“The school values of Love, Courage and Respect are shown in the caring attitude of pupils and adults supporting each other in all aspects of school life.”   National Society Inspection of Anglican and Methodist Schools Report 2018

“The behaviour of pupils is good.  Pupils are polite, courteous and welcoming to visitors.  Pupils take pride in their work, their appearance and the school in general.  They conduct themselves well around the school.”  Ofsted Report 2016

Our School Aims state “Within a Christian ethos we strive to create a caring community.  We encourage all members of our school to respect themselves and each other.  We establish high standards of behaviour, reinforced by praise and underpinned by Christian values.”

Our School Values are Love, Courage and Respect.  In order to achieve our aims, it is important that the highest standards of behaviour are expected of all children and adults within the school.

Our Christian ethos enables us to talk with the children about care and respect for each other, within Christian principles.  It gives us a basis for exploring with the children the fact that making mistakes is part of our human frailty and that honesty and openness when we make a mistake is the best way forward, so that together we can reach a point of forgiveness and be helped to try harder in the future.  We encourage our children to show Love and Respect for each other and for the school, and to have the Courage to own up and face the consequences when they have not made good choices, We help children to understand that forgiveness does not mean they can behave badly and then just say sorry – that it is about learning to truly appreciate the needs and feelings of others and doing everything in their power to behave well so that everyone is safe and happy.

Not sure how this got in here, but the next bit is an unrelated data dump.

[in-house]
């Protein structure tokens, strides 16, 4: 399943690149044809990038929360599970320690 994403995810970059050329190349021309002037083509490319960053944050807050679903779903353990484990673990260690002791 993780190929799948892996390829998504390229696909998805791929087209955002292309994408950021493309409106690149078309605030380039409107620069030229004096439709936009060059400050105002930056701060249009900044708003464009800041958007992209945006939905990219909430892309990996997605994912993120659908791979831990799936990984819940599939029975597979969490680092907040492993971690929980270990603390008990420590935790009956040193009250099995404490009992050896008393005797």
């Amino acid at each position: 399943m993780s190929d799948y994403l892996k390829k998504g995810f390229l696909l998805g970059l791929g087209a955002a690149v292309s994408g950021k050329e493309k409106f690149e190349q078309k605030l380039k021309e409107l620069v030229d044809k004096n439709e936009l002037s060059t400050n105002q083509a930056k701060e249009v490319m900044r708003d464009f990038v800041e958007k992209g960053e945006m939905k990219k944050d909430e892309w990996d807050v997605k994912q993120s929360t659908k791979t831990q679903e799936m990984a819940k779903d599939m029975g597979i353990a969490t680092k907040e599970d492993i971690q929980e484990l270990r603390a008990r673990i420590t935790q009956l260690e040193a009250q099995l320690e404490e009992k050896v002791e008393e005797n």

A culture of positive praise and encouragement exists in the school. This should be promoted and developed at all times, so that we build children’s self esteem and help them to take pride in themselves.  As well as adults praising and encouraging good behaviour, we encourage children to tell us good news about each other’s behaviour, and to model good behaviour to each other. 

Key Principles on which our Behaviour policy is based: 

  • Everyone has a right to be safe and be treated with respect. 
  • Everyone has a responsibility to behave appropriately. 
  • A consistent approach is essential for children to feel secure. 
  • Children do best when they have clear boundaries and when they know we have high expectations of them. 
  • Children thrive on praise – it is our role to catch them being good.
  • Positive approaches which focus on reinforcing and rewarding appropriate behaviour are more effective than those which focus on punishing unacceptable behaviour. 
  • Wherever possible, we praise children publicly; and correct their behaviour quietly and individually. 
  • Adults in school should be role models of exemplary behaviour and warm, caring, respectful relationships with those around them.
  • Parents are partners in the process of promoting social, emotional development and good behaviour. 
  • Everyone involved in promoting good behaviour in our school needs to be aware of our policy, procedures and practices. 

We expect children to behave well so that they can flourish as enthusiastic and successful learners.  Behaviour which stops the teacher teaching, children learning and causes anyone in the school community to feel unsafe or undermined, needs to be addressed and corrected. 

The children are expected to behave to a high standard, so that they are willing and ready to learn. Members of staff endeavour to recognise and praise such behaviour as much as possible.